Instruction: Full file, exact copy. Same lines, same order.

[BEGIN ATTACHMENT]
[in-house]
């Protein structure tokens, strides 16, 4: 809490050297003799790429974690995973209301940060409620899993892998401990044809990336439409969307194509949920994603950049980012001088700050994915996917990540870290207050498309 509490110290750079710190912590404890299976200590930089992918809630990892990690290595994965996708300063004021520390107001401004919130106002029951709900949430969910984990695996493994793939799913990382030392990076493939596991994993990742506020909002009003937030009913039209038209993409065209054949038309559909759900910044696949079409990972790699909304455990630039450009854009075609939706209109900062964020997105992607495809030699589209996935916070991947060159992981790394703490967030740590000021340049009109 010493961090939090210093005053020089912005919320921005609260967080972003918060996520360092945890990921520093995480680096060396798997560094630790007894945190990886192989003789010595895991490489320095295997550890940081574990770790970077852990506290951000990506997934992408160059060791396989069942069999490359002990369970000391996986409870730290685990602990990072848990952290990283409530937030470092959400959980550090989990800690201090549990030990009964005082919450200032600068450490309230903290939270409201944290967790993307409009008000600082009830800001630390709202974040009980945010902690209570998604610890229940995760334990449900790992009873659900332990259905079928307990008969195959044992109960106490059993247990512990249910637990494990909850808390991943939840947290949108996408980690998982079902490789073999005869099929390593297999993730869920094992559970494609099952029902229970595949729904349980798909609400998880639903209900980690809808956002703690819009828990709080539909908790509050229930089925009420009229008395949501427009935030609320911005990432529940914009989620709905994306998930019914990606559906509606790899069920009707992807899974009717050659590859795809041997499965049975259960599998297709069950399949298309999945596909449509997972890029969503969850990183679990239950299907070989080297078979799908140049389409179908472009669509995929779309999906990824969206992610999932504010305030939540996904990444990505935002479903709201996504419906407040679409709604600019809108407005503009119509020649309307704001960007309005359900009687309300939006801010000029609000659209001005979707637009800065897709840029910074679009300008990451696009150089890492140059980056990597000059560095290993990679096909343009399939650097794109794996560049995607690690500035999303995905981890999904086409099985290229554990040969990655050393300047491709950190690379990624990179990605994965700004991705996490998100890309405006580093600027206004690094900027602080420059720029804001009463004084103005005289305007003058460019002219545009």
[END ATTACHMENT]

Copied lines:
[in-house]
């Protein structure tokens, strides 16, 4: 809490050297003799790429974690995973209301940060409620899993892998401990044809990336439409969307194509949920994603950049980012001088700050994915996917990540870290207050498309 509490110290750079710190912590404890299976200590930089992918809630990892990690290595994965996708300063004021520390107001401004919130106002029951709900949430969910984990695996493994793939799913990382030392990076493939596991994993990742506020909002009003937030009913039209038209993409065209054949038309559909759900910044696949079409990972790699909304455990630039450009854009075609939706209109900062964020997105992607495809030699589209996935916070991947060159992981790394703490967030740590000021340049009109 010493961090939090210093005053020089912005919320921005609260967080972003918060996520360092945890990921520093995480680096060396798997560094630790007894945190990886192989003789010595895991490489320095295997550890940081574990770790970077852990506290951000990506997934992408160059060791396989069942069999490359002990369970000391996986409870730290685990602990990072848990952290990283409530937030470092959400959980550090989990800690201090549990030990009964005082919450200032600068450490309230903290939270409201944290967790993307409009008000600082009830800001630390709202974040009980945010902690209570998604610890229940995760334990449900790992009873659900332990259905079928307990008969195959044992109960106490059993247990512990249910637990494990909850808390991943939840947290949108996408980690998982079902490789073999005869099929390593297999993730869920094992559970494609099952029902229970595949729904349980798909609400998880639903209900980690809808956002703690819009828990709080539909908790509050229930089925009420009229008395949501427009935030609320911005990432529940914009989620709905994306998930019914990606559906509606790899069920009707992807899974009717050659590859795809041997499965049975259960599998297709069950399949298309999945596909449509997972890029969503969850990183679990239950299907070989080297078979799908140049389409179908472009669509995929779309999906990824969206992610999932504010305030939540996904990444990505935002479903709201996504419906407040679409709604600019809108407005503009119509020649309307704001960007309005359900009687309300939006801010000029609000659209001005979707637009800065897709840029910074679009300008990451696009150089890492140059980056990597000059560095290993990679096909343009399939650097794109794996560049995607690690500035999303995905981890999904086409099985290229554990040969990655050393300047491709950190690379990624990179990605994965700004991705996490998100890309405006580093600027206004690094900027602080420059720029804001009463004084103005005289305007003058460019002219545009």